A local favorite in Vienna, Bulgarian mezzo Nadia Krasteva is a rapidly rising star specializing in such roles as Eboli, Ulrica, and Preziosilla (preserved on DVD from Vienna got up in a Dale Evans cowgirl outfit for the “Rat-a-plan”). None of those Verdi ladies is as complex as Carmen, of course, nor do they carry nearly the baggage of audience expectations as does Bizet’s heroine.
Wiggle your hips too much and you are deemed too vulgar, vamp the tenor too much and you are too obvious, do neither and you are too unengaged. There are as many spectators’ opinions on this famous dame as there are fannies in the seats. Miss Krasteva wisely chose a middle road, with a blend of energized, leonine physicality; and a transparent, fatalistic acceptance of her probable demise.
Our mezzo has a fine vocal instrument, with an especially plummy lower range. She also let loose with any number of searing phrases in the upper reaches, and sang with sensitivity and dramatic involvement throughout. Her good sense of line and inexorable build of tension, arguably made the card scene her very finest moment. If she occasionally seemed a little more Italianate than French (Spanish really, but you know what I mean), and if she descended once or twice into ersatz hootchy-kootchy-girl tricks that were not quite derived from the dramatic moment, well, see my paragraph above about ‘damned-if you-do.’ Ms. Krasteva is already a leading proponent of this complicated heroine, and she will only get better as her impersonation matures. Watch for her.
Another wonderful discovery for me was Korean tenor Yonghoon Lee as Don Jose. The boyish Mr. Lee effortlessly looked the dispirited young recruit, which brought into high relief his emotional bond with his mother, and his bedazzlement by Carmen’s sexual allure. Seldom has this seduction seemed so inevitable, or played so well.
His singing was of a very high standard. I don’t know where all that sound comes from out of such a slight frame, but he has ample gold in his full-throated, driving top phrases. Aside from his sizable voice, he has a well-schooled technique, and a well-coached style. There were several astonishingly beautiful uses of voix-mixe, alas, however, not at the end of the Flower Aria (nonetheless, gorgeously sung). Yonghoon acts admirably with his voice and in all vocal moments, he is fully engaged. As he develops, he is sure to loosen up more in his “book scenes” and internalize the dialogue as effectively as he does the vocal line.Yonghoon Lee (Don José), Genia Kühmeier (Micaëla), Nadia Krasteva (Carmen)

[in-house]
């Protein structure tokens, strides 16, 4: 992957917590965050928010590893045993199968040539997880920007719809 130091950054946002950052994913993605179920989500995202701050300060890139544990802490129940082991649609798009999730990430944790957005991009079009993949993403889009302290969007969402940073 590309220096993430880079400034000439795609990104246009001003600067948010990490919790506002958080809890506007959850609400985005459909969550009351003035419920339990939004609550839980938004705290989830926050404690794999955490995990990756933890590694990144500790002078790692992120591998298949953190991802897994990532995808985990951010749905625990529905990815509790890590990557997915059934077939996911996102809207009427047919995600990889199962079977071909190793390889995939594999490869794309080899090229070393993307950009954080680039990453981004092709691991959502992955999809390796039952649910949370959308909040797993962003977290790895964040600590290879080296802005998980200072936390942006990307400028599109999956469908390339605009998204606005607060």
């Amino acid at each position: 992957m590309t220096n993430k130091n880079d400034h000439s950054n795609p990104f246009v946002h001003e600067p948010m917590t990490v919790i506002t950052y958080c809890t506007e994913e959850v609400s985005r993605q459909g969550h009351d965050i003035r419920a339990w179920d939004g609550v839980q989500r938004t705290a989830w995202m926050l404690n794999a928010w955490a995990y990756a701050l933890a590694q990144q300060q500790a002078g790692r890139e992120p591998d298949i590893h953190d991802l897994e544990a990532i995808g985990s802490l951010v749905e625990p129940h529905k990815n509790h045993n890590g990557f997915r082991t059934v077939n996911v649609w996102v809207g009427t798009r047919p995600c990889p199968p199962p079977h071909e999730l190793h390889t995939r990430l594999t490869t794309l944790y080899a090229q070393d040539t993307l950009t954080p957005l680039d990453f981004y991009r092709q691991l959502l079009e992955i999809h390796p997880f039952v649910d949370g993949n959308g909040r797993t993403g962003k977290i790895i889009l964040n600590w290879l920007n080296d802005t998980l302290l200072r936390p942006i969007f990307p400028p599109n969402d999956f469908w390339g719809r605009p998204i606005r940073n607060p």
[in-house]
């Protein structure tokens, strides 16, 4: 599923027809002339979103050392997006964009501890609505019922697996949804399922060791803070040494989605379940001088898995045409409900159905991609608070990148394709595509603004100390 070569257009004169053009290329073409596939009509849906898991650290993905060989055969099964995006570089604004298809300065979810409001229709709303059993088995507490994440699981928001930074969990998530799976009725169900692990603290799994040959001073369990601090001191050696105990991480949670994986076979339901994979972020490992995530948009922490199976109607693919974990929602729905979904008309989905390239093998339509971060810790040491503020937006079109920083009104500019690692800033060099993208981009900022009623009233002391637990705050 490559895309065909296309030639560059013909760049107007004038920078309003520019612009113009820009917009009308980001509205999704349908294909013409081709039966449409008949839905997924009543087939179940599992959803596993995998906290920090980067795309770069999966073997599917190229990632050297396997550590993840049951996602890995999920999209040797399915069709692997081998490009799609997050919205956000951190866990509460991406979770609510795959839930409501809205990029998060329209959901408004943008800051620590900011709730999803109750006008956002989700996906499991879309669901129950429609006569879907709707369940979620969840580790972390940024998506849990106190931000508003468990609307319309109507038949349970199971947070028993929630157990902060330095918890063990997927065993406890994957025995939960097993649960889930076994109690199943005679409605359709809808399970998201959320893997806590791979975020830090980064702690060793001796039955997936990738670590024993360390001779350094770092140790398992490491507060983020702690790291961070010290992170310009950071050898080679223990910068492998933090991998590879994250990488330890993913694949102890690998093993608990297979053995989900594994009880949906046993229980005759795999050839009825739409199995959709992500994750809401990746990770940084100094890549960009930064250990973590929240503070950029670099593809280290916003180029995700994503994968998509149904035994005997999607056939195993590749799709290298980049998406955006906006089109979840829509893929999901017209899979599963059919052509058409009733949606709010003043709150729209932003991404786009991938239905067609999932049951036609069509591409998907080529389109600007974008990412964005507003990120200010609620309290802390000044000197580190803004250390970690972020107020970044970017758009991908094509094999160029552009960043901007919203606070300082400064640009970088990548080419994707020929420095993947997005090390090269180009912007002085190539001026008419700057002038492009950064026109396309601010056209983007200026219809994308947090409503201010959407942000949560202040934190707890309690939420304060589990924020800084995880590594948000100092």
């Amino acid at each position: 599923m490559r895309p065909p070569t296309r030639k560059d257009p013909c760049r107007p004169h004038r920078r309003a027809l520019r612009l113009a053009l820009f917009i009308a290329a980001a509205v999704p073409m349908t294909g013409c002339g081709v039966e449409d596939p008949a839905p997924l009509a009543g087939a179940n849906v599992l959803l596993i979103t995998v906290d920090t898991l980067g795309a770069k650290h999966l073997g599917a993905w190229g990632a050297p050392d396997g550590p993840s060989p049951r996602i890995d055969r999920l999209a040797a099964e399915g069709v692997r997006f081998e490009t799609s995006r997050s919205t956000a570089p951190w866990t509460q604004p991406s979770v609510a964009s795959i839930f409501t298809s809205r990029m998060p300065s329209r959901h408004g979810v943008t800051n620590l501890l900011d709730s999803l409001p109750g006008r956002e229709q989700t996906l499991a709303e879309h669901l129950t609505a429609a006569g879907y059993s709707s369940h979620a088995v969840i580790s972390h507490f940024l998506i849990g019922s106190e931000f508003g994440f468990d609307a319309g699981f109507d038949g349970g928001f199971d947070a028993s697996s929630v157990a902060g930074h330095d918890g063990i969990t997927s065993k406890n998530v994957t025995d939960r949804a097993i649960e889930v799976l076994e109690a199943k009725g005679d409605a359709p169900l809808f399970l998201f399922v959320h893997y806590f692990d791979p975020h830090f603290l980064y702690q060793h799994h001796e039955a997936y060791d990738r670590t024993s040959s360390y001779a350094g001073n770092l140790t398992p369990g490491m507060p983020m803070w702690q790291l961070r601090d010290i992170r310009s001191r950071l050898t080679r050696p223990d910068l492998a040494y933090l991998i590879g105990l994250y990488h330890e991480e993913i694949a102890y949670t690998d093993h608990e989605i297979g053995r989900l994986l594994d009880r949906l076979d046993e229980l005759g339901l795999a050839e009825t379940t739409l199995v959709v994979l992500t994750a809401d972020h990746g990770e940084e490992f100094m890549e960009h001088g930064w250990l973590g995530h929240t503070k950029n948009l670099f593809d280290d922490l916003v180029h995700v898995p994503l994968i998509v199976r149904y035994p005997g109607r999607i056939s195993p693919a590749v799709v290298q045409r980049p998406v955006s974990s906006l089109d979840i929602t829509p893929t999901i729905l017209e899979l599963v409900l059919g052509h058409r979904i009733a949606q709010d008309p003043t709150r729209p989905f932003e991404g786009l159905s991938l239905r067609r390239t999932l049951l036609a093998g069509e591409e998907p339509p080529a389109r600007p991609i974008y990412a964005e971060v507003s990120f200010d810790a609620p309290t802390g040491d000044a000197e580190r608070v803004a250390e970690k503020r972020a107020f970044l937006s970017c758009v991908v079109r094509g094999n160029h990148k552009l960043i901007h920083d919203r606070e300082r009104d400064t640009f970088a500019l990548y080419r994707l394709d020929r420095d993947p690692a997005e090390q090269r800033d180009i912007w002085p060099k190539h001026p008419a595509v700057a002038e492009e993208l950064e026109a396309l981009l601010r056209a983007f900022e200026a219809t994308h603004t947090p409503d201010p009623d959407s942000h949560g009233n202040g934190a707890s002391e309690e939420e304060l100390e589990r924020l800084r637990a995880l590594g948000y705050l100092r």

I am not sure what eluded me about Genia Kühmeier’s perfectly well-sung Micaela, but there seemed to be a warmth missing from her stage presence, and well, the character is the one that should be nothing but sympathetic. Perhaps it was her rather pristine Mozartean tone and delivery? I have seen this role steal the show entirely, and if she didn’t quite manage that, in fairness, the audience gave her polished performance an enthusiastic ovation.
Kyle Ketelsen made every minute of his stage time count with his swaggering, cock-sure traversal of Escamillo. Mr. Ketelsen is one of those performers who has star presence to spare, and happily he has a resonant, highly-responsive bass instrument that can carry out his intentions very impressively indeed. An imaginative actor, he brings insight and variety to even such a well-known set piece as the “Toreador Song.” It is small wonder that his highly-charged persona turns our mezzo from her troubled soldier boy.